Video details

Prisma 2.0 Demo


Nikolas Burk

Get your ticket to our online workshops here
Follow him on twitter
Talk topic: Prisma 2.0 Demo by its Core-Team member
Nikolas Burk aka @nikolasburk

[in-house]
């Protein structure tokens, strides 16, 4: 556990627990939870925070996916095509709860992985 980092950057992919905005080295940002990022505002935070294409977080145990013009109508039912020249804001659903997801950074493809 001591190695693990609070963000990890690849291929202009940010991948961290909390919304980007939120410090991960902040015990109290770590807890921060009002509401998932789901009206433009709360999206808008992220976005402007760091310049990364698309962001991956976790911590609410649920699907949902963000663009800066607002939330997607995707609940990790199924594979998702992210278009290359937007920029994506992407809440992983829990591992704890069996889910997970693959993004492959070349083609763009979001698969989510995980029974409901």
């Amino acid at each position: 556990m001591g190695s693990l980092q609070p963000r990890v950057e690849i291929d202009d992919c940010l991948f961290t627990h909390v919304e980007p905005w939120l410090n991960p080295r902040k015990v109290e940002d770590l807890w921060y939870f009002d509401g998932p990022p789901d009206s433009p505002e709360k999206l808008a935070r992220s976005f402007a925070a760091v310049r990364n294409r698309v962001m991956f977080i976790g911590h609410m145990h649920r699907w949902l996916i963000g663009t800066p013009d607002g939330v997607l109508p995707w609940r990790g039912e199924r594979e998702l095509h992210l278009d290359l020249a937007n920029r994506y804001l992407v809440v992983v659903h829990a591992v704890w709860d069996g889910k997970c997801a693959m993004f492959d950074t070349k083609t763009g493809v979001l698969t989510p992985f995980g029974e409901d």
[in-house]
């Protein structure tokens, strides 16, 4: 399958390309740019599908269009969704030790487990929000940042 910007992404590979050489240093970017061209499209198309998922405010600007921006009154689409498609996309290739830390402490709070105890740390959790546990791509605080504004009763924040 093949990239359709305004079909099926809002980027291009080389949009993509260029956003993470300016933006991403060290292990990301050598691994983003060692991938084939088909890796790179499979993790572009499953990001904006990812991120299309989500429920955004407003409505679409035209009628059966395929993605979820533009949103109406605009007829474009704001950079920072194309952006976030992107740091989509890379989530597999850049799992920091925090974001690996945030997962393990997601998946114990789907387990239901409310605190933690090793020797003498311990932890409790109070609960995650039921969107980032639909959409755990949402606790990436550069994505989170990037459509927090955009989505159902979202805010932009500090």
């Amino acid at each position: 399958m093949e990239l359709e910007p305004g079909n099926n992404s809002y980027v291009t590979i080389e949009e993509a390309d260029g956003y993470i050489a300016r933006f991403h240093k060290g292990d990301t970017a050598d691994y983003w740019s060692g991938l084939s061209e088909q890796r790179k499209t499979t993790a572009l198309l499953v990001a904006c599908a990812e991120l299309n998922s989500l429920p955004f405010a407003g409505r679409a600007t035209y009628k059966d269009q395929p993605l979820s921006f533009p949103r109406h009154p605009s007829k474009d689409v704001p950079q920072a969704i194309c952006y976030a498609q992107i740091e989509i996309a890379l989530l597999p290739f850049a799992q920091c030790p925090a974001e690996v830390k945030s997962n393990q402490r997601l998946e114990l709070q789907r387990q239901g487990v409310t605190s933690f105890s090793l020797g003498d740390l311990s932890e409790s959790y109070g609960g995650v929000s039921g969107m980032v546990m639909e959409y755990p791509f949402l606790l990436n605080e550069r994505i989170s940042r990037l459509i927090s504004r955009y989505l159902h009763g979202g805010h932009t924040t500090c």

All right. So you can see my screen already, I think. And that is the cover slide of my presentation today. And it says making front end developers full stack, because you are the risk developers. You are the people that are building applications that are building the front end of these applications. But sometimes that can be helpful to also be able to to have a backend for the applications that you want to build. And when it comes to that, there are basically two main options for you. On the one hand, you could go and choose kind of a backend as a service where you can click together your entire backend, including a database, and you don't have to worry about anything. Or if you want to be a little bit more flexible in the API and in the entire backend that you're building, then you would probably go and implement it yourself. And most front end developers I know actually know how to cobble together API roads with Express or have some experience implementing a graphical schema, maybe with a pollo server. So this is typically not the problem of backend development. But the problem of Dechert of of of backend development, especially for front end developers, from what I've seen, is often the database people are not sure about the best practices and proper patterns to work with their database on the backend, with no JSM, with TypeScript. And that's exactly what this talk about, what this talk is about and what what Prisma two is here to help you with. So a quick introduction about myself. My name is Nicholas Burke. I'm talking to you from Berlin and I work in the developer success team at Prisma. So we are really making sure that people were using Prisma can reach their goals with our tools. Let's take a quick look at the agenda today. So first, I want to start with a quick introduction for everybody to get a good understanding of the problem space that we're dealing with. Then I'll talk about Prisma, too. And then finally go into a life demo. I'm going to show how you can get started with Prisma with an existing database, and then I'll show you how you can build a rest API and a graphical API just within a matter of minutes. So I have 30 minutes for this talk. Let's get started. Let's start with the introduction and the big problem that I want to talk about here. That already alluded to in the introduction is working with databases. And no, G.S. is actually really difficult. And the kind of options you have when you do that, no G.S. or TypeScript, for that matter, is that you can either go and send raw sequel's strings to your database. That's kind of at the lowest level of abstraction that you can get. You have full control over all the database operations. But on the other hand, it also comes with a lot of responsibility to actually ensure that your database queries are properly formed, that you don't have any typos in the sequel strings. So it comes with its own pitfalls. And it's certainly not the most productive way for developers to to work with a database. Then the next kind of category of tool is a sequel, CareerBuilder and examples for that. In the no day, a space would be a two like next deists or or massive Jarius. Objection, dayas. So these tools, they fall into that category. And the idea of a query builder is basically that you removed the string parred where you send raw strings to the database, but instead you can build up these sequel queries with a programmatic API. So you will have functions that are provided by this. These Krieble, the libraries that allow you to compose your own siecle statements, but you are still ultimately writing sequel. So you again have to be very, very aware of what you're doing because you're operating on a very low level and then you have object relational, my purse that you can use to work on a much higher level where you typically define your object as classes. And these kinds of tools are a lot closer to the mental model that developers half of their data because they already do define the models as classes. And that's what you're kind of used to as a developer. But they suffer from a big, big problem. That's called the object relational impedance mismatch. There is a great article about that that's called The Vietnam of Computer Science by Ted Nugent. So if you if you want to look it up and learn what that is about, I recommend that article. But this talk is not really about these different kind of categories. I just wanted to give you an overview of what the current state of the tooling is and what kind of tools you can use if you want to learn more about these. Actually, I would recommend you to go to the Prisma blog up. There is a link Priestley slash B, slash DBI access tools. And then we have a great article by my colleague talking about the different levels of abstractions that these different kettle categories of tools provide. So the solution to all of that is that Prisma makes working with databases easy. So we want to really enable Front-End developers to be able to be productive on the back end as they implement their own API eyes and be confident and productive about their database workflows. So let's talk a little bit about Prisma, too, and what it is and what it does. And a short Priefer face. Actually, I want you if if you already heard about PRISM in the past and you kind of associated with graphic. Well, at this point, I really want you to forget everything that you knew about Prisma one before. So we'll do that now. All right. Thanks. So, please, when you hear Prisma from now on. Don't think about graphics. Well, think about databases and that's exactly what Prisma is. It's an open source database tool kit that enables different database workflows and simplifies them. So they're more approachable for any kind of developer. Prisma at the moment consists of three different tools or three main tools, so to say one is Prisma Klein. And that's really going to be the focus of this talk and also of my demo later on. That's the library that allows you to talk to your database programmatically. That's Crillon in Beta. But we are very close to the general availability launch come in the next couple of weeks. And then there are two two more tools. One is called PRISM Migrate Grade and one is called Prisma Studio because I migrate. You can use to change your database schema. So you have a declarative way to define your database schema. And then with Prisma migrate, you can map this declarative schema to your database. And Prisma Studios basically agree that you can use to explore other data in your database. And that also lets you do other kind of database workflows. And the core goals of Prisma really are to boost productivity of application developers and also increase their confidence when it comes to database workflows. So how is Prisma doing that? How can it boost productivity and increase confidence? At the same time, let's take a look at a couple of benefits that Prisma provides. So first, it allows developers to think in objects instead of sequel. And for those of you who haven't worked with sequel yet, sequel has a very different way of representing data, which is called the relational model, whereas programming languages like JavaScript followed the object oriented model and the way how data is represented in these two different models is very different. So with Prisma, one big benefit is that you don't have to leave your mental model space and you can just remain in that thinking. Think of then objects and let Prisma do the heavy lifting and the translation to the sequel or for you. It also lets you work very intuitively with relations, so relations are a common issue in relational databases. When you access them from an object oriented programming language, just because the way how relations are represented in both in both models are very different and relational databases, you denote relations with foreign keys and an object oriented languages. You can just have nested objects, basically. So the structure there is very different. And then like another big benefit of prison is that it provides auto completion and type safety for database queries. And we'll actually see in the life demo how that's going to help me to to build the applications and to explore the API. So in that sense, the auto completion here can really be seen also as a replacement for reference documentation, because instead of having to looking, instead of having to look up these reference docs, I can just explore the API right inside there and my editor. And then we have this declarative and human readable database schema that is easy to parse and to understand, rather than having to read these like fairly noisy sequel's table definitions. And Prisma also provides a single source of truth for database and application models. So typically you have to take care of keeping your database layer in sync with your application code manually. And with Prisma, that happens automatically and you'll see how in just a bit. And because you're a real reac developers, you might have heard already of these two frameworks. Read what JSM Blitz today. There are two very upcoming frameworks in the community. Both are based on react. So read what is built by GetUps co-founder Tom Preston. And Werner really tries to bring the full stack to the jam stack seeks to become the new ruby on rails for no G.S. and has a baked and serverless deployment model and the data layer of choice for red. What is indeed prisma to. So if you're using Redwood, you'll also be using Prisma the same for Blitz. It's also based on Prisma to it's built on access. It allows for client side and set aside rendering and static pages all in the same app. You have full typescript of support and a flexible deployment model. That's pretty much everything I want to say until now, until this point. And when I go into the life demo where I'm going to show you what Prisma actually looks like. So let me move over here to my code and quickly show you the database that I want to get started with. In fact, I think I forgot showing you that slide. So what is going to happen in the life demo? I'm going to introspect an existing database with V. Prisma Selye that now generate my press, my client library. That allows me to access the database and I'll explore the put my client queries in a demo script with TypeScript. Then I'll implement the simple rest API. And a simple graphical API with Nexus. So let's get started. You can see the simple database here. I have three tables at the moment, post profile and user. This might be a little bit too small for you to read, but just know that I have three tables in my Posterous database at the moment. And now I'm going ahead in my project that I have open right here. This is just a very barebones typescript project with just a few dependencies which really allow me to to use typescript in a very simple way. So the first thing when using Prisma is you should be installing the Prisma SEAL. I am installing it as a development dependency. And once that's installed, I can call the prisoner in net command to create the first skeleton of my Prisma schema. So this is where I'll have the declarative version of my database schema. And in this dot and file, I can set the connection Eurail to my database, which I'll do right now. So I'm just using my local database here. And the database that I'm using is called React EU one. And once that's been properly configured, I can go back and run the Young Prisma Introspect Command, which is going to read my database schema and translated into this declarative version of the database schema right here. I wanna make a couple of adjustments to the schema because these fields that you see here, they will determine the names of things in the press. My client API. So I want to make sure that they feel feel idiomatic. So ensuring that the fields are lower cased and pluralize probably when we're talking about our list of things. Cool. With these adjustments, I'm going to now add the prismatic client and I need dependancy. And now that this is installed, there's actually read also that the schema from here and generated a custom API for me so I can now go ahead and start you using this and start sending queries to my database using this Prisma client right here. I'll instantiate it. And in fact, because I don't want to type all of that, I prepared a snippet that has the rough boilerplate for me. So here is a main function where I can send database queries and that main function is called here. So let's just go ahead and explore. That is my client API a little bit. So I'm just retrieving all the posts that are currently stored in the database. I you're going to use console, dear, and make sure that we can print nested data. So if I run this now or we'll actually see the data that is currently stored in the database. And I just quickly want to show you. Prisma studio that I can also use as a database GWE to to check for the data that I have currently stored. And we can see that the same posts that I see here in Prisma studio are also the ones that we print here. And I told you before about the auto completion of prison, my client. And that's exactly what we'll explore now. So in these five, find many calls. I can pagination through the data, I can sort the data where I can filter data, which I want to do right now. I get these filters for all the fields and I can see, for example, just print the ones that have Twitter in their title. And run this again. Let's see. Did I? Mess up here. This is very frustrating, but the good thing is that I prepared. Or actually, maybe it was. Wait. That have to do. No. OK, I'll just it open. The final one. This is the script demo. So this is pretty much the same and should work in the same way. Except that it already shows you what you're not supposed to see, it will come to that in a bit. So we are like pretty much back in the same project. Now we have this fight, many with the same filter, and here we go. And we can now also include related. And so this is what we call nested reads at Prisma, where I can include relations in the same database query. And this will be printed to the console as well. If I go back to the same statement. So now I'm running it and we see that we have a nested object called ortho right here, and authoress also can have profiles. So let's also go ahead and include the profile. And again, we see that we have another nested object right here. So I can work with these relations fairly, intuitively. And the cool thing about this is also that this is all statically typed. So what I can do now, for example, I can grab the first post from this array. And what I can do is I can just let. So let's log, for example, the bio, which is part of the profile. So Post not author DOT. Profile the bio. I can go ahead. Let me remove this one. And we just see the bio being printed here. And the cool thing is that all of that is fully type safe. So if I decided to not include the bio anymore and just retrieve the I.D. field from the profile record. It wouldn't even let me do this already here in the editor. It says that bio doesn't exist because I'm not including it. But once I include it again, the arrows going to go away. So that level of type safety. You really don't get with any other database tool. All right. So now that we went through the first part, I want to show you how you can implement API express routes with or like rest API with Express using my client. And for that, what I need to do is I need to add the express and body parser dependencies. And then I also want to make sure because I'm using typescript, I also want to add the respective types. And again, I prepared a boilerplate. That has the main setup already here. So this is just a very traditional express app and I can now start and implement my API routs. And the first one that I'm going to implement is abduct get for the post throat. This is gonna be an async function that takes the request and response objects. And here I am going to just retrieve with the same query that we saw in the script before post start find many. And send that back. Why are Jason? And just started to see if we can use the rest API already. So for that, I'm going to use the advanced rest client, which lets me send HGP requests. You can see from my dry runs here that I still have the request prepared. So let's go ahead and send the request. And we see as a table even formatted the data that we get back. And here is a Jason format. And I can also go ahead and use a create operation for a post post route, for example. So let's go ahead and create this. I'm going to copy the boilerplate from here. And the first thing I need to do is I need to get access to my arguments. So let's assume that people send over the title, the content and the author email in the body of the post request. And here I can now go ahead and use the create method instead of the find many. So like this post property exposes a number of CRUD operations that I can just use. So in this case, I now provide the title, the content and for the author email, I need to do a nested right and connect LEPs. And connected via via the author email right here. And let's call this the new post to be a little bit more accurate. What this is. And they go. I. I'll go and run the same. The up again here is a post request. Let's look at the body. Let's make sure that we have some other data right here. Let's send it seems like it was successful. And we can go into the database and we see that this new by world was now created. So this is how you can implement API routes with Express. And the next thing that I want to show is if you don't want to build a rest API, but instead you want to build a graphical API. You can do that with Nexus. And to be a good citizen, I'm going to remove all the prior dependencies. And for using Nexus, which is a fully fledged graphical backend application framework that I only need the Nexus dependencies for, I'll actually use the Nexus. Next for this one. And start already with the implementation here. So import schema from Nexus, this scheme object is my main object that I'll work with two to find my graphical schema and implement the respective resolvers. So the first thing that I have to do is start defining an object type. And this object type is going to mirror. The tight definition of the user in my Prisma schema, and just to put it side by side so that we can see what the user looks like. So I? D name email. Are the scalars that I want to be exposed for now. And here's how I do it. And then let's do the same for post. Just have to adjust a few things. And. A published field of the post as well. That's all that I'm going to expose for now. And in fact, one thing that I should do is I should adjust my def script right here, because now it's just the DEF command from Nexus that I want to run. And at this point, we already have a running graphical API that I can start exploring. But the only problem is that we don't have a clue yet. But we do have these type definitions of post and user that are defined with the object type function of nexus. One thing is not quite right yet. And that's the knowledgeability of all these fields. Right now they're all nullable. But if we actually look at the Prisma schema, we'll see that most of them, the ones that don't have a question mark in the end, are actually required. So the way how we can fix that in Nexus is by configuring the null ability for these fields as now as false. And that's the email field. That's the idea. Feel the title feel and the published feel here that are all not nullable. And if I reload the schema right here, we now see that these are indeed the fields that are now required. With all that, we are equipped to implement our first query. And next, as you do that with the query type function that's exposed by your schema. And in this case, I want to implement the same function that we just saw in the in the rest API as well, just a way to retrieve all the posts. So it's gonna be called posts. It's going to return post. And please notice at this point that I'm getting auto completion for pretty much everything and also type safety for everything. So if I do this or if I have another type of here, then these titles are going to be caused by TypeScript because everything is just completely typed safe. This doesn't take any arguments. And the resolvers, fairly simple. Pretty much a one liner to just, again, use my Prisma client instance. I guess I need to instantiate it again. Conn's Prisma new as my client. Of course, Prisma, the post dot find many. All right, that's great. Let's test of that Peery actually appears in the schema. And then also, of course, let's see if it works. So posts idea title content published. All right. We get the same data that we saw before in the script in the advance risk Klein and the database. That seems to work. That's awesome. Let's go ahead and define a mutation with the same approach. Schemata mutation type. We define what that actually looks like. The type. Teed up field first have to provide the name. I'm going to call it create post teed up field. What am I doing type? It's going to return a post and this time it takes arguments. So one should be called title. This is not nullable. And then we have content and author e-mail. So the same arguments as before. Remove the prison scheme at this point. And now the last thing that's missing here is the resolver. And in the resolver, again, we're taking the same approach. We are just using the Prisma client crat query for create. We have to provide some data. So this should look fairly familiar by now. And again, please notice that Arkes at this point is also fully typed. So that development server that's running here from Nexus in the background is actually updating all the generated types as I type. And this makes it so that even the arguments that I just provided here are actually completely type safe and we'll do the same with content. And for the author, we again have to go through that little dance here where we are connecting it like this. Cool. Let's go back to the playground and test that mutation. So first of all, let's make sure that it appears type mutation create post. That looks great. I can't. I'll leave that empty for now and just provide the author e-mail with an author that already exists. Let's retrieve these two fields feels we added another post and we also see it in the Post Courier. So that was successful. That's awesome. But there is one thing actually at the moment that's a little bit annoying. One cool thing about graphical in general is that you should be able to retrieve relations. You're right. But at the moment, that's not possible because it's not yet implemented in in in my code. So I want to go back. This is, I think from before. This is it. And I want to show you how you can do that. So the the straightforward way for doing this would actually be to do this. You just declare another field right here to dot field. And you take the same approach as before. You specify what the typos in this case, it's a user. And now the graphical playground will not complain anymore. But this is always going to be now because you need to also provide the resolver right here in order to fetch the right. User for this post, but I have another approach. That's a lot easier and that saves me a lot of boilerplate. And that's by using the integration that Nexus has with Prisma at the Nexus Prisma plugin. And I'm going to add a new dependancy for this Nexus plugin PRISMA. And will adjust a little bit. My entire setup. So what I don't need anymore is this Prisma client instance. And also not this import. In fact, once this is installed, I can then remove the Prisma dependencies because the Prisma client and Prisma SEAL dependencies are both bundled inside of the new Nexus Prisma plugin. And what I can already do is I can start typing what I need. So this is gonna be prisma from Nix's Prisma plugin. I think it's the work. REIT typescript, or they go now, of course, we'll get type errors in our results first, so let's actually just delete them because we'll also re implement those. I just quickly want to go through that, removing this route when this. Why the working? Nexus, plug in Prisma. Thank you. And I'm going to integrate this with Nexus Youth function right here. And turning migrations because there are still experimental. I'm disabling them. Cool. So now that I have added this, I actually get a new property that I can use on my on my model types. Let me go and start the developments over again. My client initialised. I have to remove the Prisma dependencies, as I said before, I think that should fix that error. All right, so my graphical server is running again, and I can now use this t dot model thing that, again, fully type safe actually automatically exposes all the fields from my Prisma schema. So in this case, I want to expose the Post's relations on. Author on an user and also the author on post. And if I go back now to the schemer, actually, because I deleted the the amputations from here, we don't see that right now. But I also want to show you how you can now within a matter of basically minutes, implement a full graft, your crud API for these database tables that have been translated into Prisma models because Nexuses able to leverage the information from Prisma through the Nexus Prisma plug in. And you can just go ahead and define your graft, your crews and mutations like this now. And the same here for mutations. I can access tittered crud and say, okay, I want to be able to create users. And I actually want to sort of create posts and caldas create posts. So that's the name that'll show up in the API. So let's just take a look at what already happened to the graphical API right here. And you'll see that we now have a create post method or like mutation. And the crew type was also expanded with. Where are you? Posts and post. So you should still be able to send that query and get the same data back. And because I also used t dot dot model dot posts, I get I cannot also retrieve these relations. So that's basically how I can very quickly expose data from my database using Prisma and Nexus, the like biographical. And if I wanted to, I could even remove all of these extra configuration than jus just use that model everywhere. And then I also don't need that extra configuration with Nullable false anymore because through the Nexus prism I plug in. Second, through the Nexus Prisma plug in, like Nexus knows that these are going to be optional or not optional. And that's the reason why I can expose them so easily. So if we want to check that this is still correct, I'm going back to the playground. Refreshing opening the schema. If we find the user type, we still see that all that information from the prison Ruski most directly being like handed through up to the graphical API. That's it for the demo. So now I'm pretty much done with the presentation and I'm looking forward to your questions. Thanks, Nicholas. It's very interesting. So, um, I have a question. And can you show us the code, uh, object type? Yasser. This goes. Yeah. So how does it know when you do to model that idea? How does it know that it's, uh, the user model? Is it the name attribute? Ah. So, in fact, let's actually see. Yeah. So it is indeed like looking at this name and it's it's it's matching that name against the name inside your Prisma schema. And because it finds this user model here that can suggest you all of the fields are put it side by side again. It can suggest to you exactly all of these fields. I could, for example, also expose the profile relation we have. Look at that. And the problem at the moment with this is that I didn't define profile yet. In my in my schema. So I would actually have to go and do this real quick. And, uh, I can expose the bio. And now having the server run in the background. This should be resolved. Don't model that user so that it's bi directional. And now it's it's also added that profile here. So indeed, it leverages the information from the Prisma schema. And the the the reason it can do that is because I'm using this Nexus Prisma plugin right here. And is there a way to just use T model and have all the attributes included already to specify one by one? You're touching on a very interesting point. So we had a long internal discussions about this. At the moment, there is no way to just expose all of the fields. And the reason for that is basically security reasons. We don't want anyone to accidentally expose anything from the database that I didn't kind of explicitly acknowledged. Right. So with that model, with that API that we have at the moment, you explicitly have to expose everything. And that was kind of a conscious decision. We might kind of introduce something like a prototype mode or something like this where you can just easily expose everything. But we don't think that this is the best approach for building production apps. But if you have a different opinion there or like if any of the listeners do, then please chime into the conversation on GitHub in the next US repoll and share your thoughts and kind of like what you think that API should look like to critically expose everything. But at the moment, that's indeed not possible. And that's intended. Yeah. I remember many us getting hacked because of this. That's exactly the point. Right. We will we try to learn from all the predecessors. So. Yeah. Okay. So we had a few questions from the audience. Sue um, uh, someone's asking my yes. Man. He's asking, uh, what about Microsoft's ask your secretary. Do you plan on, uh, supporting, I guess, proprietary database? Will it be like a paid option or. Yes. Yes. Yes, absolutely. So at the moment, we are supporting three databases, bases, my sequel, Pascrell and sequel. Right. But we have a lot more database's planned. So we are already working on support for like to be. We also want to bring support for other databases and like any sequels or could could be part of that. If if you want to have a specific database that you would like to be supported, then please go to our GitHub repo and create an issue. And then like based on the some like under thumbs up that you see in a certain like you see in a certain GitHub issue would just activate search like you can subscribe to these different databases which are supported and lead and a sequel support has already been asked. So if you're interested in that, make sure that you leave your thumbs up here. Ideally, you also leave a comment with the reason why you want to see support for it. So that's the best way how you can bring these on our radar just by creating GitHub issues. And do you plan on supporting these proprietary database as an open source, as open source, or will it be a paid option or. There's no. So the we will be supporting them in the open source version. So the tool that I've just shown you, like my client, that open source, like data access library, that will remain open source, we actually get the question quite a bit about like, OK, how does Prisma make money? Eventually the way how we want to do this is by building commercial services around the open source, tools that will especially help larger teams and organizations to collaborate in Prisma projects. But the open source tools that we just talked about and that we saw, they will always be free. Like I think I remember seeing that database tool that was almost like a CMF. I think Your Highness showed me once. I don't remember that. Do you know something about it? Mm hmm. Do you mean Prisma Studio, what I showed in the book? I think right. Right. I, uh, glossed over that actually in the end. I kind of suspected that this was like, uh, the the the fact that I started it could have been the reason why after that, I didn't. Yeah, I think, um, like because Prisma Studio are still experimental, um, it's not always working perfect. But if you want to try that out, you actually have, um, a demo site up that you can see here and you can explore some of our demo databases. For example, this Chino database with, I think employees and companies, uh, like we can explore the capabilities, um, and, uh, like view the data. And what's also really nice about Prisma studio is that you get this preview in addition to the table view, which which, um, lets you expand the relations in a much, much better way than it's possible in the table view. Right. And the table view. I can also somewhat follow relations, but only one level deep. And in the preview, I can go ahead and look into the nested objects as much as I want. Okay. That's pretty nice. Um, I have another question from, uh, Marcel. He's asking the person a client code is generated two note modules and not to the absolute directory. Why not a separate directory? How can I access more than one existing database in a single lab? Right. So, like, first taking the first part of the question. So by default, it's then degenerated into node modules. You'll find the at Prisma folder somewhere in here. What are the top? The at sign here is at Prisma. But it's at Prisma Photo right here. Or like rather the reports my client foder actually has no code inside of it. You'll see that it just imports everything from the DOD Prisma Directory, which is here, where the actual code for your query API is being generated. And the reason for that is that sometimes some package managers are pruning the folders that are inside node modules. And with that approach of using the Dot Prisma folder, the photos that are prefix with a dot, they don't get pruned by package managers. So it'll stay in there and it may go for a more robust overall experience. But if you don't want it to be imported into into prison, my client. So like 11 or like internal modules. One thing that you're losing is the nice import. So at the moment, you can just like imported from. And then like from at Prisma Slash client. If you work to specify a custom output right here, which you can do. Then you have to imported from there. And you don't get like a similarly nice import. I think that was the first part of the question. So that's like certainly possible. You can also, like, generate at other locations. The second part of the question had something to do with multiple databases. Could you maybe repeat that? Yes. So how can I access more than one existing database in a single. More than one existing database and a single ad is you would have to create two Prisma schema or like several Prisma schemas. If you wanted to talk to more than one database at the moment and then also kind of generate your your own prison, my clients per prisma schema, like there you could use these different output locations. We are working on support for multiple databases where eventually it might be possible to, like, even define a model that has data in one database and data in another database. And then the joining of the data will also be performed by Prisma and the query engine that powers Prisma. But that's way down in the future. So at the moment, we're just focusing on kind of the baseline off of features that everybody expects from this kind of from this kind of database toolkit. And if you want to use multiple databases, you need multiple Prisma schemas. Someone ask he asked his question before you show the Nexus plug for a but I'm going to read it anyway. So it's a. Everything you're showing your demo should be automated, seamlessly provided by your tools. Mainly the schema, introspection and resolver co-generation. The Nix's Wavves schema and resolver definition create another layer between data and pure graph. Well, um. Please, uh, focus on automation. So, like, that was like pretty much the argument that, like, you shouldn't even have to write this, right? Like, that's what this person is saying. And I like this person really only wants to have this and this be like auto generated from that. And I agree for prototyping like that would be amazing. And in fact, we have a community member that I want to give a quick shout out to at this point. He's called Azmat and he has built a tool that actually does exactly that. It takes a look at your Prisma schema and it's generating all of these object type definitions for you and the same for all the CRUD operations. So if you indeed want to have that and you don't want to, like, type all of that out yourself, then I would recommend you go check out this like this repository. And I think it's something that you earlier. Yes, of course. Like, send it in an hour. Resume its call. Yeah, I'll send it in. How do I get access to them? I got. It. No, I can. I can't wait. I can sew so that it's better readable. I can just like. That's the. I grew up screaming. But. And yeah, I agree. I mean, like, it would be nice to have that, but it's not something that we want to build into kind of the main path of using these tools. It's rather something that you can explicitly and able to be aware that you're in in a somewhat unsafe mode. Right. Because you're exposing everything. And like that example you mentioned with with rails, we don't want to get into the same trouble as dated. So we want to make sure that people are aware of what they're exposing from their database. Yeah, I agree. So it's like great scaffolding. I mean, it's great for prototyping. And then, one, you need to work on a serious app. You usually don't use scaffolding rails. I don't know if you're familiar with it. What about Rails? But I used to. I used to be. A user of four wheelers. So, yeah, I think, um. It's nice to prototype, but not not for production. Um, okay. Let me see if you have any other questions. On the his court. No, there no other question on this. I have another question. Do you have, uh. I think I saw migration tools, uh, with, uh, Redwood is that and they said this was coming from Prisma. Could you show us a bit about, uh, how can you migrate in Menasha database from the CIA? Oh, sure. So I think the best way to show that is actually quickly taking a peek at the Ducks page for Prisma Migrate. And like showing this kind of illustration that explains that the workflow with Prisma migrate. So what I showed you in the demo was that we didn't have to write the data model ourselves. Right. If we go back to the code. Here and we. And if we look at the Prisma schema, I didn't have to write that initially, right. We just introspected the schema. And this was generated. I made a few adjustments to to make the generator API nicer. But in general, like, I didn't type that. The other approach that you will be able to to use with Prisma Migrate is that you actually do write these models by hand. So instead of like running CECO Migration's yourself, what you'll do is you define your own models using the my schema language right here. And then you can run the Prisma Migrate commands. See. And prisoner migrate. And that is telling you now you can have like prisoner migrate up, down and safe, like safe creates the new migration. It's not yet running it against the database. I'm actually not 100 percent sure what would happen if I just ran it. Now, let's just see. Maybe we don't have to provide a name yet. So what it does that creates this new migration with a timestamp and in that migration you get a read me that shows you the generated sequel statements. And it also shows you a deaf off the data model to the previous one so that you have an understanding of what's going to happen to the database. And then you can execute this with the up command. But I'm not gonna do that now. I think that's just going to break. If I introspected before I. I don't know. I don't want to jinx it here. But with that workflow, it's basically like this approach. You start here, you change your Prisma schema manually. So, for example, you add a new model. So you update the prison Moschino file manually. Then you run the Prisma Migrate. Self-command. This updates the migration's directory that I just showed. Then you run an prisma, migrate up this, then actually updates your database. And once you're done with all of that, you actually have to run Prisma generate again to make sure that you're Prisma client. Inside node modules also is being updated. And then you you can use the new updated API and and and send the new queries in your application. And so if I want to modify the database, I just have to modify the model, I don't have to to create a new column. I feel like this this is exactly what is out by itself. Exactly. So once we have my grade ready. And if you're using it, you don't have to write sequel at all anymore, like at the moment. We don't have, like, my grade completely ready yet, so we don't recommended for production. So you will still have to find your own way of doing Database Migration's beard with plain sequel or kind of next day as Migration's type or a migration's third party. Libraries like fly away. There are a lot of options at the moment that you can use to to migrate your database, but then yours. You always need to introspected and in order to be able to generate the Prisma Cloud. What do you use to optimize your risk coverage, because when you use an Aurora or I'm like Prisma, it's always a bit worrying to know what's happening behind the thing. So the way how Prisma actually works under the hood is that it has a courier engine that is implemented actually in Rust and that courier engine runs as a side process on the same machine as your application. So here is kind of the architecture for what's happening, and that is what we just saw in in my demo. Right. The code that you saw, that was my application code. That was kind of the main process on my application server. But my client doesn't actually talk directly to the database, but it's talking to that Curreri engine binary that's implemented in Rust. And this is where we are generating these sequel's statements that are sent to the database. And we have a team of, like I think by now five or six, like very experienced rust engineers who are implementing the create engine and who are optimizing it. So at the moment, we are still in beta and the performance of Prisma client in general is already up to par with kind of the the other tools than the space like type or sequels connects to us. But we have a lot of performance optimization potential. So, of course, because we are still in beta, it's still kind of early. We didn't focus on the performance like on the on the performance aspect too much yet. But if you start using my client today, it will basically just get faster and faster with every release. You don't have to do anything, but we have this team of very capable engineers that will be able to squeeze out these last bits of performance for you. Like you don't have to do anything for it. Do you publish benchmark with each new version? So we can check the progress on this? Not yet. It's not yet public. We do internal benchmarking already. And I think we we like might eventually publish this. But at the moment, it's only an internal benchmarking. But I can also take that back to the team to. Yeah. To like maybe learn more about when we we can start publishing results. I mean, you could have a website like it's pretty smart fast yet dot com or something. Yeah, well that's a good point. Like as you speak of it, we have this like website that's called Is Prisma to Ready where you find all the information about Prisma. It's current state. So like as I said, it's Kernohan beat out. We are very, very close to the products already released. In fact, like we see already, a lot of people using my client and production. The main reason why we don't want to launch for general availability yet is because we also want to make sure that we do a little bit of last mile below testing for introspection. And also, we want to make sure that we provide very thorough upgrade guides and extra tooling that will help Prisma one users upgrade. So it's actually not so much the concern that my client is not stable. It's rather that we want to make sure that introspection is battle tested and that we want to provide upgrade guides. So if you're still hesitant to try out for try out Prisma, too, because you think it's not stable, like my client is already very, very stable. So you say a couple of weeks for there is. It's it's going to come in the next, uh. Like, I'm going to say a month now. But, um, you can, uh, you can just follow us on Twitter and you'll see the exact date when it's going to happen. Okay. Well, uh, thanks so much. That that was very, very cool. Um. Yeah. Thank you for having me. That was really exciting. Okay. And thanks everyone for watching. Don't forget to subscribe to the channel, which you want to see more content like this in so we can have more visibility. All right. Thanks, everyone, and see you next time. Right away.